In Tim Barker’s piece, Aesthetics of the Error: Media Art, the Machine, the Unforeseen, and the Errant, he breaks down his discussion into two segments: The Art of the Machine/The Art of Error, and Errors/Potentials/Virtuality. In both sections, I found the collaboration between human and machine to be both fascinating and thought provoking: How prominent is human intervention in the creation of glitch art as opposed to the power of both the machine processor and the virtual?
In the first section, Barker discusses the artist’s involvement in facilitating glitches through setting up what Manual DeLanda conceived to be “degrees of freedom” (46). This posits the artist as an overseer of the occurrence of the error by arranging certain conditions, while the machine itself creates the error. At first this made me think that the artist’s work is easy- just think of a concept for a glitch, and the machine will do it for you. However, conceptualizing a glitch that both expresses one’s vision and is at the disposal of a certain processor is not an easy task, and just like a director of a film, the artist must make sure everything is orchestrated in a precise way in order to bring their vision to life. The machine can then be seen as the film crew who makes it happen, and the errors (or the film) are a result of the many moving parts involved in bringing an idea to life.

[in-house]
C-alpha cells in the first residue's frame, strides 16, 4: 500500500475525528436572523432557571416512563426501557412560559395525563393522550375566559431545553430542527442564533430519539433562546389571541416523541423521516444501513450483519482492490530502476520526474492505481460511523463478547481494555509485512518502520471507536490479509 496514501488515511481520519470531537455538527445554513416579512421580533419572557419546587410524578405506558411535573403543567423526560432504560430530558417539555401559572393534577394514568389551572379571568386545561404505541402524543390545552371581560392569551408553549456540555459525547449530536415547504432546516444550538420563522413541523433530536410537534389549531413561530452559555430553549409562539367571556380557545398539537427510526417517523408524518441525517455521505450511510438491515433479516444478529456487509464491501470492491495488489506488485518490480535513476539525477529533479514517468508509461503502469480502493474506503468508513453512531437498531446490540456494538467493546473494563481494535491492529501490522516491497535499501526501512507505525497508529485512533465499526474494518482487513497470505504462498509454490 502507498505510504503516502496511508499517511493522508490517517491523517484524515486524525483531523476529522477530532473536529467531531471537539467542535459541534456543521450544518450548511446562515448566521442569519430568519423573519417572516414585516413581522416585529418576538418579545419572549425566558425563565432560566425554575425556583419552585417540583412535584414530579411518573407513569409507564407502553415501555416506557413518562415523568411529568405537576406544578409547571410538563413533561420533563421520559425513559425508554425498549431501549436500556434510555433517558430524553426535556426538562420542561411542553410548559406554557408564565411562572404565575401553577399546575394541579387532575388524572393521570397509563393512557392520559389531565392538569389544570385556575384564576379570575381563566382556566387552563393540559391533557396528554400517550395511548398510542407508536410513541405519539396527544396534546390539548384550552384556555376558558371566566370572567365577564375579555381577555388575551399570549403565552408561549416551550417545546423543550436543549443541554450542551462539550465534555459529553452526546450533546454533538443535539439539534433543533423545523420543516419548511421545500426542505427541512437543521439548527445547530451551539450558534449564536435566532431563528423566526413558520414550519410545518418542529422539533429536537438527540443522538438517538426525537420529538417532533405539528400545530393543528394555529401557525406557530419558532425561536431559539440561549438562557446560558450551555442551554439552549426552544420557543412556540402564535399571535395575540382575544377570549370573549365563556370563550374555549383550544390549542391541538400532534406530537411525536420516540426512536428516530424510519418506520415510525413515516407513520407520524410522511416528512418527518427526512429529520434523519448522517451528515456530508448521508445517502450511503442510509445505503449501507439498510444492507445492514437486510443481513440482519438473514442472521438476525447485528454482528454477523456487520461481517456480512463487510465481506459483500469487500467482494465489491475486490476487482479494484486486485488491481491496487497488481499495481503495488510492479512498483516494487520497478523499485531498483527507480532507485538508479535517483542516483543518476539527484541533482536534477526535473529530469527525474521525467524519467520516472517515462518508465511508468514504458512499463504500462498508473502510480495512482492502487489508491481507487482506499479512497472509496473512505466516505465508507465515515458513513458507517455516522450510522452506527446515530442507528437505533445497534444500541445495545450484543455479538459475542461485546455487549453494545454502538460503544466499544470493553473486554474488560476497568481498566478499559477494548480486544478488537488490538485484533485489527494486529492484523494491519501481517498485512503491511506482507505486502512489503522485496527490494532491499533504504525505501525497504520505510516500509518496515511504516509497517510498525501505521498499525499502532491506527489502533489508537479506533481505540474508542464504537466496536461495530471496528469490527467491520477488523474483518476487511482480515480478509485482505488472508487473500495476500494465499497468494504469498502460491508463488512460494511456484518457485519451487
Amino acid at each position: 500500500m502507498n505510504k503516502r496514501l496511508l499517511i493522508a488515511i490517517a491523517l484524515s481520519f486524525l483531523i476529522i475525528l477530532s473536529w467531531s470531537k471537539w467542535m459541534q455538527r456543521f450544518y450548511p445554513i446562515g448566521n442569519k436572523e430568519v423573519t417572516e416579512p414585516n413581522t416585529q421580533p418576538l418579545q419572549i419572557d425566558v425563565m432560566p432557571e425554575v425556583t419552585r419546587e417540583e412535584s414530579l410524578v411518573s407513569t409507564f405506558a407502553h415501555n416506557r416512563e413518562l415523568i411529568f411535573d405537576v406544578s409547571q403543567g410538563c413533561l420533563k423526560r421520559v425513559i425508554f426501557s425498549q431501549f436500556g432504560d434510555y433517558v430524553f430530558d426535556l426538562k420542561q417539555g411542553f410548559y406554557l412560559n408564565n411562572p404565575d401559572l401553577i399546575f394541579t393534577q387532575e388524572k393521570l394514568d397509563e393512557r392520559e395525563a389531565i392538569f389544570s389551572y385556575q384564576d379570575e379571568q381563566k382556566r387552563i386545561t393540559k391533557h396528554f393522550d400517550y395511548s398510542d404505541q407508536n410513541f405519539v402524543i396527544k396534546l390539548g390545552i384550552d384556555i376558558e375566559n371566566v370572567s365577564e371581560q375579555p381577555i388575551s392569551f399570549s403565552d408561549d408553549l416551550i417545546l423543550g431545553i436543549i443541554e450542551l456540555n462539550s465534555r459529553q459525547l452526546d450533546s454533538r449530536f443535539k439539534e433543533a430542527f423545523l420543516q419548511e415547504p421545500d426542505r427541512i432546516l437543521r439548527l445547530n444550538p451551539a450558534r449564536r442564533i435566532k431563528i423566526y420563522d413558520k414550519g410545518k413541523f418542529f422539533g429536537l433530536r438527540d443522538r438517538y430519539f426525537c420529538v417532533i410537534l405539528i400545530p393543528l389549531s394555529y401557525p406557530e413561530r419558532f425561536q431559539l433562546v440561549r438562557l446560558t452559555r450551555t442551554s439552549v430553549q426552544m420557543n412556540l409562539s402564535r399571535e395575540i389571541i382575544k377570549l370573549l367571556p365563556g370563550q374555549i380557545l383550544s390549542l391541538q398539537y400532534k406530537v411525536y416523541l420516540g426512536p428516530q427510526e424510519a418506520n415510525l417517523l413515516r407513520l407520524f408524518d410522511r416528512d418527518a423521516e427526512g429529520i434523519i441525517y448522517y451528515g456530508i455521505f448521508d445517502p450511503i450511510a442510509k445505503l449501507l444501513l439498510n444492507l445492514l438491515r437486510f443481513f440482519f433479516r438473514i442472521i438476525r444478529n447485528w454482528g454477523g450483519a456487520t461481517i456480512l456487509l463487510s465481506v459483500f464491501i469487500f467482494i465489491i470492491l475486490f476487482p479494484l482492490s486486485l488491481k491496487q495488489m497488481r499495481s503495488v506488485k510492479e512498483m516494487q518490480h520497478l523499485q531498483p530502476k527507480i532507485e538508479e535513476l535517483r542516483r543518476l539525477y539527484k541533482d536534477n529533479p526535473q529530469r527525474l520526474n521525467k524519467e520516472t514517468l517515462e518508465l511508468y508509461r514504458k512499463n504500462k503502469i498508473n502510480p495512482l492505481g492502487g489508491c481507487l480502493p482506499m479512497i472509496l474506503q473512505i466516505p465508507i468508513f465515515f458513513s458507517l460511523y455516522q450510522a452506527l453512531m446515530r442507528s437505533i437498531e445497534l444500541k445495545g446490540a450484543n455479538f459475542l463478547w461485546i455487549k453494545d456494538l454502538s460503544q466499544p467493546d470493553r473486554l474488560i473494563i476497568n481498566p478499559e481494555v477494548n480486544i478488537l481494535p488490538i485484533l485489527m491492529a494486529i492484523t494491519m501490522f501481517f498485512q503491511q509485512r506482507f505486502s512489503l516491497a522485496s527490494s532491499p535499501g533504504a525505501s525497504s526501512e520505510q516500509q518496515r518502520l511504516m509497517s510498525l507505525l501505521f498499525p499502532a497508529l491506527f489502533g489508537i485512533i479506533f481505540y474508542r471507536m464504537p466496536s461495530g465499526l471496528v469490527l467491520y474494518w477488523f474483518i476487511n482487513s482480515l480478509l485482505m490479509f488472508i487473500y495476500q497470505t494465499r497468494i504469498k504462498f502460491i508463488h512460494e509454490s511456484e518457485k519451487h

Barker’s second section also blew my mind, as he quoted Steven Shaviro’s definition of the virtual as “’a field of energies that have not yet been expended, or a reservoir of potentialities that have not yet been tapped’” (50). This caused me to visualize all of the potential errors that could possibly occur not only in art but in every aspect of life and the actions we make, especially in this digital age when so much of our being exists in a virtual landscape. I was especially interested in Manovich’s cultural communications model, and how our post-digital cultural communication can be interpreted as “SENDER-SOFTWARE-MESSAGE-SOFTWARE-RECEIVER” (48). We usually do not think of software as part of our human culture, but this model emphasizes the cultural significance of all of the software that mediates our human experiences and interactions with one another. We rely so much on this software, that errors have a big impact on the flow of our social and personal lives. Glitch art points out the power that this software has by bringing it to our attention and shaking up the seamless digital communication channels that we depend on so heavily. It utilizes the virtual by providing an alternative to both error-free software and the infinite amount of other glitches that could occur either independently or simultaneously. Overall, each interaction between human and machine can result in an array of different outcomes, and neither facilitator has full control.